Mego released some real quality and amazing products from 1971 to 1982, and just like every toy line, the values of certain items can greatly fluctuate over time. This is based on several factors, including the item’s time period, scarcity, consumer demand and overall condition. The good news for Mego fans and collectors is there is always a demand for items from this era, as Mego created some truly iconic pieces. Loose individual figures from the various lines can still be found in most secondary markets but boxed or carded figures are becoming harder and harder to find in good condition. It should be noted that while certain lines can still be fairly easy to find in boxes or on cards (such as Our Gang, CHIPS, Dukes of Hazard, etc.), other more popular lines such as World’s Greatest Heroes, Star Trek Planet of the Apes, Mad Monsters and many others can be very tough to find in good complete condition. One thing that remains consistent though is that values on the various Mego lines items remain steady with a strong secondary market, due to an ever present 70’s and 80’s nostalgic desire. Boxed versions of the playsets and vehicles from these lines will always remain tough finds on the secondary market and usually fetch high prices for any in good condition. The figures, playsets, vehicles, packs and other sets from these iconic Mego lines will only increase in value as these figures and sets become rarer and harder to find in the future. Any purchase of a nice boxed or carded Mego item should always be considered an investment that may fluctuate over time but will always hold their value due to a high demand.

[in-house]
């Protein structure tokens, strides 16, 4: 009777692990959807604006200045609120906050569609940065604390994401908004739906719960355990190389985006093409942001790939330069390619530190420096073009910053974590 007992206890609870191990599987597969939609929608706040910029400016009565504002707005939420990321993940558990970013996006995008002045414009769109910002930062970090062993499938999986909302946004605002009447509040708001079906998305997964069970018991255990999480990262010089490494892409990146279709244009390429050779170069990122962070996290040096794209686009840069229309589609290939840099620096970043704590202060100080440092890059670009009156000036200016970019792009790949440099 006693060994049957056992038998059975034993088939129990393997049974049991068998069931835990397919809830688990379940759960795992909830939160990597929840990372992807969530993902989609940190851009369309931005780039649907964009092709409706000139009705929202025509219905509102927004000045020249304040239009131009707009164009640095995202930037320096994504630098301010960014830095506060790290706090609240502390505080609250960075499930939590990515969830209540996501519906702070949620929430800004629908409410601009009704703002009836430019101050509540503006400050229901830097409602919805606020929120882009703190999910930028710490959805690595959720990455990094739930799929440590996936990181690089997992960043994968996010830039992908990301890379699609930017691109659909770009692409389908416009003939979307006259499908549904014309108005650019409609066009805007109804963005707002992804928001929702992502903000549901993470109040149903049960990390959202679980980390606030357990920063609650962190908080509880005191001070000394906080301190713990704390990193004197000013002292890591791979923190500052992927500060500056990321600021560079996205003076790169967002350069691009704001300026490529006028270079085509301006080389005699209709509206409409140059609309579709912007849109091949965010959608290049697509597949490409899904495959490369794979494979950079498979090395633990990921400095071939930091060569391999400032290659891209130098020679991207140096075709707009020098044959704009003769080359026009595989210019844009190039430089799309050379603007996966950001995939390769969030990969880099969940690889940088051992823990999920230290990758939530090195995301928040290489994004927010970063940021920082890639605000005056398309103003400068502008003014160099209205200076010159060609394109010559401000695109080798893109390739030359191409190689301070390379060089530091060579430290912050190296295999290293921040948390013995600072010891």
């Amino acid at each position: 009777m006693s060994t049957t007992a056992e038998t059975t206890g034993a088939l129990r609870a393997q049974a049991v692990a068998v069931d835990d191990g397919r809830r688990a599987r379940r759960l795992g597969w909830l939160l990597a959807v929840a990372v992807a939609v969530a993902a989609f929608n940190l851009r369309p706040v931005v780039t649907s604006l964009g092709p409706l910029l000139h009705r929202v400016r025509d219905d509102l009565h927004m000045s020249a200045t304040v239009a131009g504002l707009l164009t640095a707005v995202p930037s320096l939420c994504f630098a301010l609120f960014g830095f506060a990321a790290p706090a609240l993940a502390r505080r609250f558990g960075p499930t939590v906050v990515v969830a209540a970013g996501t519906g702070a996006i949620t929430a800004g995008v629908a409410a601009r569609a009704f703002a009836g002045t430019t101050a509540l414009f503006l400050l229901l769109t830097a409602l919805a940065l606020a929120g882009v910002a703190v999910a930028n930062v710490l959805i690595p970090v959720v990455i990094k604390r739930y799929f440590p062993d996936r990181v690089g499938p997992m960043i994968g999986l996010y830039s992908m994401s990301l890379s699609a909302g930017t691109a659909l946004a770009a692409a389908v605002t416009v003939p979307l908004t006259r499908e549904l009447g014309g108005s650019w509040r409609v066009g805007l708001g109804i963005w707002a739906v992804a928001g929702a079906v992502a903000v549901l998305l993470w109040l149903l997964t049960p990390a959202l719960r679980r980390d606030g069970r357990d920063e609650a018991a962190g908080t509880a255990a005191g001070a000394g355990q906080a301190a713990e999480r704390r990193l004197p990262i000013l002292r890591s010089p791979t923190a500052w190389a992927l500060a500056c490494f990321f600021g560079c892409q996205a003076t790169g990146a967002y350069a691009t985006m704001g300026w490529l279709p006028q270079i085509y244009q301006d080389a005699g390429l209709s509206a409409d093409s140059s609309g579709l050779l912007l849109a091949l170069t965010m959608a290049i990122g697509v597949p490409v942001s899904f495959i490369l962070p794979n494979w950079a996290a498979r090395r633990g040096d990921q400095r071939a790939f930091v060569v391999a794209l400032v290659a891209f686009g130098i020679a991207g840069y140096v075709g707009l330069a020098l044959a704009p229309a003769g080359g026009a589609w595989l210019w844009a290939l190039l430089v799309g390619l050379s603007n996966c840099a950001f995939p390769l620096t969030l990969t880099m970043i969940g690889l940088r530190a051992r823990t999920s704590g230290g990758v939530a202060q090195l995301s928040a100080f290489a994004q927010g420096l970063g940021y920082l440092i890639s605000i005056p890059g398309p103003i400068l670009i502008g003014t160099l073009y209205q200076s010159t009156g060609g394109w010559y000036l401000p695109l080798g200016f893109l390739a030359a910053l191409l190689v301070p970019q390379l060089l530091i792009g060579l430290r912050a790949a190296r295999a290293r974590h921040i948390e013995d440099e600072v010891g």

Action Jackson / American West / Black Hole / Buck Rogers / Celebrities & TV Starz / CHIPS / Comic Action Heroes / Dukes of Hazzard /
Happy Days / KISS / Mad Monsters / One Million BC / Our Gang / Planet of the Apes / Pocket Heroes / Robin Hood / Star Trek 1974-1977 /
Star Trek 1979-1980 / Starsky & Hutch / Super Knights / Super Pirates / Wizard of Oz / World’s Greatest Super Heroes
Unproduced Dallas Figures
Unproduced Black Hole Playsets
Unproduced Western Dodge City Playset